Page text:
How to microblog in high heels

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Archive for October 2010

Notes from Cardiff Tomorrow’s Journalists Conference: Blogging love-in, lobby reform, local gloom and blond bombshells

Tomorrow's journalists conference at Cardiff University

Yesterday Cardiff School of Journalism alumni and current students gathered in the Bute Building in Cardiff to hear a broad spectrum of industry professionals give their views on the future of journalism at the Tomorrow’s Journalists Conference 2010.

I was there to take part in the final talk along with the fabulous Hattie Brett from Grazia and Sally Rourke from ITV.

Throughout the rest of the day we were treated to the latest ideas and views from journalists from all fields – looking at all topics from the relationship between Google and the BBC, to political spin, and the uncertain future of S4C. Here are my notes from the day. Read the rest of this entry »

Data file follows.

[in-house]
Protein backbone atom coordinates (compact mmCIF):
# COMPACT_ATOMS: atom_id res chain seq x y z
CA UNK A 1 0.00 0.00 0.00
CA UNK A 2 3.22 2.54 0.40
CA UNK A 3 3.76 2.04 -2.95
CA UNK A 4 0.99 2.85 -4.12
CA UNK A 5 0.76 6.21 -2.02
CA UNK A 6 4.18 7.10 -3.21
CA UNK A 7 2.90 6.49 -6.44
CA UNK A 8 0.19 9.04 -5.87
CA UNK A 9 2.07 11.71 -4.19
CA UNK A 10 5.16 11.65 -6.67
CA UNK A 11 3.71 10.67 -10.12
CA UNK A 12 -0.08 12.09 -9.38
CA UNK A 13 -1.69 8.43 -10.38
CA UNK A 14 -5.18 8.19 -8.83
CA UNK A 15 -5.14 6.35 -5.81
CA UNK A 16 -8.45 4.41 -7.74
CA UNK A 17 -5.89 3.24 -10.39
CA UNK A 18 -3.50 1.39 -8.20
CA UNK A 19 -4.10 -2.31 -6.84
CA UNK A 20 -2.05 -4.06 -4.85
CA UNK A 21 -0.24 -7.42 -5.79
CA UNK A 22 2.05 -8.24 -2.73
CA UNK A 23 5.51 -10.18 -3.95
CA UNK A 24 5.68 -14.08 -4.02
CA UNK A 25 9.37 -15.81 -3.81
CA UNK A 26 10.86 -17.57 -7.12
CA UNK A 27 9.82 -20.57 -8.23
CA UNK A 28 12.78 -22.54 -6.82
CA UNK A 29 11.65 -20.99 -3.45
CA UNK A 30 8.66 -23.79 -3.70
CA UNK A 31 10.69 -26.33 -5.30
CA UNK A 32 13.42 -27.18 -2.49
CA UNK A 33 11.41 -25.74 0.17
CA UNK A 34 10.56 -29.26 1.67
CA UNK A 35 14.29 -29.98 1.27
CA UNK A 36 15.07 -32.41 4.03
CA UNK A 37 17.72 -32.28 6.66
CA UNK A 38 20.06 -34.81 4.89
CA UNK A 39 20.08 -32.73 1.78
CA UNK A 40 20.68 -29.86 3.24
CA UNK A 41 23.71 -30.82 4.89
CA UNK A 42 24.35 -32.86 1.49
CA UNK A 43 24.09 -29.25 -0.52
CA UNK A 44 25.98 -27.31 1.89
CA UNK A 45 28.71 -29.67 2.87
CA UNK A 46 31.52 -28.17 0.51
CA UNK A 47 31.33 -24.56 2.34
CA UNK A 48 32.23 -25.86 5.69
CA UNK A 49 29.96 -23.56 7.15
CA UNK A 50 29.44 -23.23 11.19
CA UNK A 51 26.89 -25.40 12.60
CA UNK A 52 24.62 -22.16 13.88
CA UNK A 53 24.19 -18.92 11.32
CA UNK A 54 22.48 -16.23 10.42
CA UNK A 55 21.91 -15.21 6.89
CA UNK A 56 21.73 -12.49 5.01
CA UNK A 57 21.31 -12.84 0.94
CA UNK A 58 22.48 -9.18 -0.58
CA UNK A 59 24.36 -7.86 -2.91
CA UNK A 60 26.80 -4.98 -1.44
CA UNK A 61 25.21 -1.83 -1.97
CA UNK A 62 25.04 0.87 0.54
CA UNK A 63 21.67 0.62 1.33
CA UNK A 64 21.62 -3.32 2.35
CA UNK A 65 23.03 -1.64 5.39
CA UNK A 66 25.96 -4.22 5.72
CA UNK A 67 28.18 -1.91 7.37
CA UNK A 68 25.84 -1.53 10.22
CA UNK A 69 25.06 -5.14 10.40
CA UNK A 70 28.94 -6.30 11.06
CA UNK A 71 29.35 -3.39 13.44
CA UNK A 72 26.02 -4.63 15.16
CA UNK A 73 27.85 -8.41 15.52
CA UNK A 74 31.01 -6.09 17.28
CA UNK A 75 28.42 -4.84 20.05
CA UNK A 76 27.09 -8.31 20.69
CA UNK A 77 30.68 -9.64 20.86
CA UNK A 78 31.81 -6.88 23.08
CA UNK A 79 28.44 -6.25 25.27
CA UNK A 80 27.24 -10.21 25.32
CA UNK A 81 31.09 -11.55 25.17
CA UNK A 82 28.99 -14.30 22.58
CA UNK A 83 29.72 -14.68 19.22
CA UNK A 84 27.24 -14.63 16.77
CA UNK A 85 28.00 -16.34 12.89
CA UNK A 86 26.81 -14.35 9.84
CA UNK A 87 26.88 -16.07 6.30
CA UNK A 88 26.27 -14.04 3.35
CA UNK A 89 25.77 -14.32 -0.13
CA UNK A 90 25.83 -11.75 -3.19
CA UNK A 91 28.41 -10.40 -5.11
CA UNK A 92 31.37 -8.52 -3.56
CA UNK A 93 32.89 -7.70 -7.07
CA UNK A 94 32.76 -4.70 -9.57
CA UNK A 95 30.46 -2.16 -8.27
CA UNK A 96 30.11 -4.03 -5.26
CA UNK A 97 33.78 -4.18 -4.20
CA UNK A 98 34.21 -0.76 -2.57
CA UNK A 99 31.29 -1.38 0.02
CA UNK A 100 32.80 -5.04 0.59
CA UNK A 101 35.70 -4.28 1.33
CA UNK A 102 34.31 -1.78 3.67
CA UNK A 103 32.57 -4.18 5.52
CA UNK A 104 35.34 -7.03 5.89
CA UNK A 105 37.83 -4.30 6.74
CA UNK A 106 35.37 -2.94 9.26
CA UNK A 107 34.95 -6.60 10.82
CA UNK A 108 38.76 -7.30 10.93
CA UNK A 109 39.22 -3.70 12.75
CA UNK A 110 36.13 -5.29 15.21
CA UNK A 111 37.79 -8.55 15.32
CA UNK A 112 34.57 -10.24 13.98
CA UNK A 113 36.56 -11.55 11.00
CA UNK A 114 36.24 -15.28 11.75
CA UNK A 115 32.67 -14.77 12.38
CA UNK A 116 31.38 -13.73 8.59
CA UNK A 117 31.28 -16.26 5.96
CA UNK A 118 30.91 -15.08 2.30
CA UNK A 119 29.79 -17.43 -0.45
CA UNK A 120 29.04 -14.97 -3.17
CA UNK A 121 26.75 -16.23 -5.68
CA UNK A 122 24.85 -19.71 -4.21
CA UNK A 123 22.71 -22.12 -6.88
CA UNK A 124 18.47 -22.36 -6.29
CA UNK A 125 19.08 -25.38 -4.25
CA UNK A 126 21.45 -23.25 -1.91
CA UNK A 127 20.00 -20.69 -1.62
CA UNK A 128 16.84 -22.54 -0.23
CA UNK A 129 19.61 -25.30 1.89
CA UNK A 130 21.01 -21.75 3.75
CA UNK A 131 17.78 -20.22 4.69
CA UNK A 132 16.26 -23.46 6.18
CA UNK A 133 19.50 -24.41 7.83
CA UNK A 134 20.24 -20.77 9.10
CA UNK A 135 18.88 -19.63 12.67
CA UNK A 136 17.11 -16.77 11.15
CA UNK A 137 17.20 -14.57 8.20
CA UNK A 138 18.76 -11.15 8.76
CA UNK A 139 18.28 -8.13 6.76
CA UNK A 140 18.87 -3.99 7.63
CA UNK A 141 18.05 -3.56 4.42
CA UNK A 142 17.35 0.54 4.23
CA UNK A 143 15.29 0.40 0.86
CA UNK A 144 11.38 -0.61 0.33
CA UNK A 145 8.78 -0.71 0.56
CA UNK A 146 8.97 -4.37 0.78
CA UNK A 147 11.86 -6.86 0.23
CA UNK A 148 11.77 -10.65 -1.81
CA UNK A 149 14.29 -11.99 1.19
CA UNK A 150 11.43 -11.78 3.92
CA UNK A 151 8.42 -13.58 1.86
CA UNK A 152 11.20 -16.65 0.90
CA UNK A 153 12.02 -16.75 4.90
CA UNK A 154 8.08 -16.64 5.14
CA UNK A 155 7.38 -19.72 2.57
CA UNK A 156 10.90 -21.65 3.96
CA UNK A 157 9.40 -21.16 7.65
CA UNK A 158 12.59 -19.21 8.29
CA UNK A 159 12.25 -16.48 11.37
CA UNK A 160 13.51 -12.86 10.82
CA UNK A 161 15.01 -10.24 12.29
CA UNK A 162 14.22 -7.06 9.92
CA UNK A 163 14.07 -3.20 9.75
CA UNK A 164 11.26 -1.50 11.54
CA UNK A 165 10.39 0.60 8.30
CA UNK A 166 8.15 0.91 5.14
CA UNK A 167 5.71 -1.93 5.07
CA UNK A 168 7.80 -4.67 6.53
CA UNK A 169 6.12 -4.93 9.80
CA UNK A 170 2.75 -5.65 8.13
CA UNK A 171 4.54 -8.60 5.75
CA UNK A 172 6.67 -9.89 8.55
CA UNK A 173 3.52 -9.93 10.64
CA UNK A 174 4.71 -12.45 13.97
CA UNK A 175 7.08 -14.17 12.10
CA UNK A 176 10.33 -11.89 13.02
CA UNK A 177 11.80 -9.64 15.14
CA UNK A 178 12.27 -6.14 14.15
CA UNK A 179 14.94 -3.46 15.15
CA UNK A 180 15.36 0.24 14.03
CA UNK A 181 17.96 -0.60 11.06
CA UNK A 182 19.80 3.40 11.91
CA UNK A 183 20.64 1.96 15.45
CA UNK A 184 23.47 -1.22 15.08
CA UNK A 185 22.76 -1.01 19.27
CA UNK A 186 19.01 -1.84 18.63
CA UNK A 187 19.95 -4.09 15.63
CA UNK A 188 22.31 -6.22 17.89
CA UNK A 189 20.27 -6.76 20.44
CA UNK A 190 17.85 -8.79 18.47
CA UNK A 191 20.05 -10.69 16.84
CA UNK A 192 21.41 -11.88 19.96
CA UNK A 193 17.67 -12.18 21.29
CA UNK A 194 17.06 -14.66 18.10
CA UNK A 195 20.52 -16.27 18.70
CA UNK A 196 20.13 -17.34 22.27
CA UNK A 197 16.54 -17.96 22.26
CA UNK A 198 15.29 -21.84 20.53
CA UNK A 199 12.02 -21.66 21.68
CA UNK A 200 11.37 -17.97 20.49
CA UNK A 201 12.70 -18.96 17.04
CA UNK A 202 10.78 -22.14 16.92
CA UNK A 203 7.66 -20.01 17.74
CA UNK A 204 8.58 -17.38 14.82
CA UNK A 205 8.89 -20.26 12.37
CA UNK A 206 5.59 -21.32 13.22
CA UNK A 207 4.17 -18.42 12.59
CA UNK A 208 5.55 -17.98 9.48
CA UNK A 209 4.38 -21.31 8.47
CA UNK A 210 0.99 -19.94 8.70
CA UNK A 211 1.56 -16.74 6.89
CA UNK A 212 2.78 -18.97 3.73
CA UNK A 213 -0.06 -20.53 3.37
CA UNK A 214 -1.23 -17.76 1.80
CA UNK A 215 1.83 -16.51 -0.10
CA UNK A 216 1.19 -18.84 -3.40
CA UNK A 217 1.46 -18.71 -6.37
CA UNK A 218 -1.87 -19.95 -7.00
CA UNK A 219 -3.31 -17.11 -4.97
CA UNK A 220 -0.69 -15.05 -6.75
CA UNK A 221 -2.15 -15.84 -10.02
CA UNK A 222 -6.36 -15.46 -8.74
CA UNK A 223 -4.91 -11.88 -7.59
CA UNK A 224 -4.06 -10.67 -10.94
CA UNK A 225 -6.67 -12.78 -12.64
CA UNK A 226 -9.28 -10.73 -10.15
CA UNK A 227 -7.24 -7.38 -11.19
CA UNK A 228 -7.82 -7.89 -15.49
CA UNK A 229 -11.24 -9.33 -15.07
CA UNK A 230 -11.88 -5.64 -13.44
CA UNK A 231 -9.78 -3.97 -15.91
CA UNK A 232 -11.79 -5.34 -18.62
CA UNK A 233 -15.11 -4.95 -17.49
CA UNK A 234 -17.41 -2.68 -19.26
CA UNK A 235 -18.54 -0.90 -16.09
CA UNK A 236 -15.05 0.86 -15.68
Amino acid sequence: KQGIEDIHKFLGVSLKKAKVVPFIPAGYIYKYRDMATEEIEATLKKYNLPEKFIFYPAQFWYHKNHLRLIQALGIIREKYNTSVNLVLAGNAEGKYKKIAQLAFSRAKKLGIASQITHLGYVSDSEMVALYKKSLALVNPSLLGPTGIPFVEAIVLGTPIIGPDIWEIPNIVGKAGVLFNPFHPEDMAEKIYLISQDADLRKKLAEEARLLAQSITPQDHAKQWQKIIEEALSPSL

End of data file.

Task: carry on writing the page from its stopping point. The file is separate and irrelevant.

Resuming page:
Social gaming, journalism and letting go of storytelling


During my beatblogging antics recently I fell across a new idea which gave me one of those rare and exciting moments when you see things through a different lens.

Pervasive gaming, as it is known, is the idea that you play a game in public and the unknowing bystanders become part of the game without will. While chatting with social design man and newbie gamer Julian Sykes I was introduced to some other projects which are all based around the idea of engaging with the public through storytelling in unusual ways.

Earlier this year during the ‘What’s next for niche’ talk at the second News:Rewired conference, one of my fellow panellists, Philip Trippenbach – a freelance interactive producer, spoke eloquently about gaming and journalism. While I didn’t admit it openly at the time, I’m not sure I quite followed exactly what Philip was saying. (This was partly to do with the fact the blood was still ringing in my ears after giving my presentation to a room full of editors and CEOs). But I now read back over the post on his blog and it seems to make a lot more sense – “this is where journalism should go,” he concludes.

An idea of how gaming relates to journalism is beginning to take shape in my own mind and I want to lay out these thoughts to see if I can get a better grasp on the concept – it seems developments in social gaming could not only be a part of how journalism develops in the future, but are already part of how it functions today. Read the rest of this entry »

Written by hrwaldram

October 11, 2010 at 8:36 am